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Stress Management - Care-giver Stress

Many elderly people who suffer from chronic illnesses require constant care from their family members. If caregivers stretch themselves too far in the care-giving roles and ignore their own needs, both mental and physical distress may result. A mental status called "Burnout" would emerge if the caregivers could not manage their stress properly.

Symptoms of "Burnout"

  • Physical : Feeling fatigue and sick, and ignoring time for taking rest and meals.
  • Cognitive : Frustrated, negative, passive and feeling hopeless.
  • Emotional : Depressed and agitated.
  • Interpersonal : Socially isolated, being hostile and resentful.

Stress reactions frequently encountered by the caregivers

  • Disturbed normal life pattern : No time for leisure and neglect one's own needs.
  • Self-blaming : Feeling responsible for the patient's condition. Feeling sense of helplessness and guilt.
  • Physical and psychological fatigue : With chronic care-giving tasks, one might become emotionally distressed, anxious, frustrated, depressed and agitated, often resulting in anger and resentment towards family members and patient, which may negatively affect the relationship.

Sources of care-giver stress

  • Fear for death and the aging process.
  • Feeling sad and blaming oneself for not providing adequate care to the patient especially if the patient's condition shows no improvement or deteriorates.
  • Inadequate knowledge and skills in care-giving tasks.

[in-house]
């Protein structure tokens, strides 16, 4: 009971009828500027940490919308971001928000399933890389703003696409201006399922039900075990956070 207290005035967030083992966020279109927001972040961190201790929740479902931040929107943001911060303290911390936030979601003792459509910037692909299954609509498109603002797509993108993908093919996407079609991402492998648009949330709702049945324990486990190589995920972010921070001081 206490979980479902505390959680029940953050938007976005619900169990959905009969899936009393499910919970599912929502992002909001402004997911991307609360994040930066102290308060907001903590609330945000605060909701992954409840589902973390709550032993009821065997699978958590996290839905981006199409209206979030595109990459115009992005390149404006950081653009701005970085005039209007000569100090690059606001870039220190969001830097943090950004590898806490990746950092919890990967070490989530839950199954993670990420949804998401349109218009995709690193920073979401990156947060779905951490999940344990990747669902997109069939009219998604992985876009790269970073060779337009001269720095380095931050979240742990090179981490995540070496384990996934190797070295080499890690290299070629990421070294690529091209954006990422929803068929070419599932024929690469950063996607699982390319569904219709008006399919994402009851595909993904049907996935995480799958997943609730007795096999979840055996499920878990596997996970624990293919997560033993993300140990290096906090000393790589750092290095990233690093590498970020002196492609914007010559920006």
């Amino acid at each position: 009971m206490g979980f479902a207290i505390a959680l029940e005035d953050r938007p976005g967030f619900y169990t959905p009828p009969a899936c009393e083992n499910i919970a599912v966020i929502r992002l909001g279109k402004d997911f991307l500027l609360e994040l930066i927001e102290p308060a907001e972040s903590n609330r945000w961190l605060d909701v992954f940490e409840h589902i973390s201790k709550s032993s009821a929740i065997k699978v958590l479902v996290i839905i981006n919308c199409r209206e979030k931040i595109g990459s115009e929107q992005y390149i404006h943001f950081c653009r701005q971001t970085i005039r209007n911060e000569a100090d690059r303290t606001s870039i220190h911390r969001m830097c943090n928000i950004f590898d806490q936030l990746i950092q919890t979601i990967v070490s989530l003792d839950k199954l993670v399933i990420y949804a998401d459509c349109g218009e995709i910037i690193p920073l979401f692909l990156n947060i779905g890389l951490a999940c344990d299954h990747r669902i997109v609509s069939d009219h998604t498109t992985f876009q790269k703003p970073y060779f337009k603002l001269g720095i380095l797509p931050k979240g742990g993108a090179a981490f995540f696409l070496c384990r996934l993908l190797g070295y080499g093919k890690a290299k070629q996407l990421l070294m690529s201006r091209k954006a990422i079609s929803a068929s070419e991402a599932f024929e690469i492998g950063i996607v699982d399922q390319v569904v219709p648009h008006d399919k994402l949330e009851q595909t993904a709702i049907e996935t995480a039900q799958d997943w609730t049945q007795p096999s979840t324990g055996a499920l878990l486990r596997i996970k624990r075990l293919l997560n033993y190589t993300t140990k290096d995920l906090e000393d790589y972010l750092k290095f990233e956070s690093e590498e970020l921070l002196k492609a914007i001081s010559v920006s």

• Over-dependence of the patient on the caregiver; or the patient may be inconsiderate or have self-pity tendency.
  • Family members or friends may not be willing to share the care-giving tasks and responsibilities.
  • Heavy financial burden due to long-term medical expense.
  • Lack of social support and resources.

Suggestions in managing stress

  • Understand the course and psychological reactions of the illness. Learn the relevant care-giving skills, so as to strengthen and enhance confidence and adaptability.
  • Establish an realistic expectation for the patient's condition.
  • Encourage the patient to do tasks within their ability in order to sustain their self-care ability and independence.
  • At times of anger and frustration, avoid further argument with the patient and let yourself calm down or leave the site. Analyze the situation objectively and figure out the reason of being angry and the solution.
  • Simplify the caring procedure and consolidate the daily routine.
  • Negotiate with other family members in sharing the care-giving tasks
  • Reserve time for leisure and maintain social life for yourself
  • Recognize and maintain a positive attitude towards your effort and contribution to the care-giving tasks.
  • Ensure adequate sleep and a healthy and balanced diet.
  • Learn relaxation skills (For example, deep breathing technique and muscular relaxation skill).
  • Seek appropriate social resources to alleviate burden.
  • Avoid using inappropriate ways for stress management - avoidance, drug and alcohol abuse.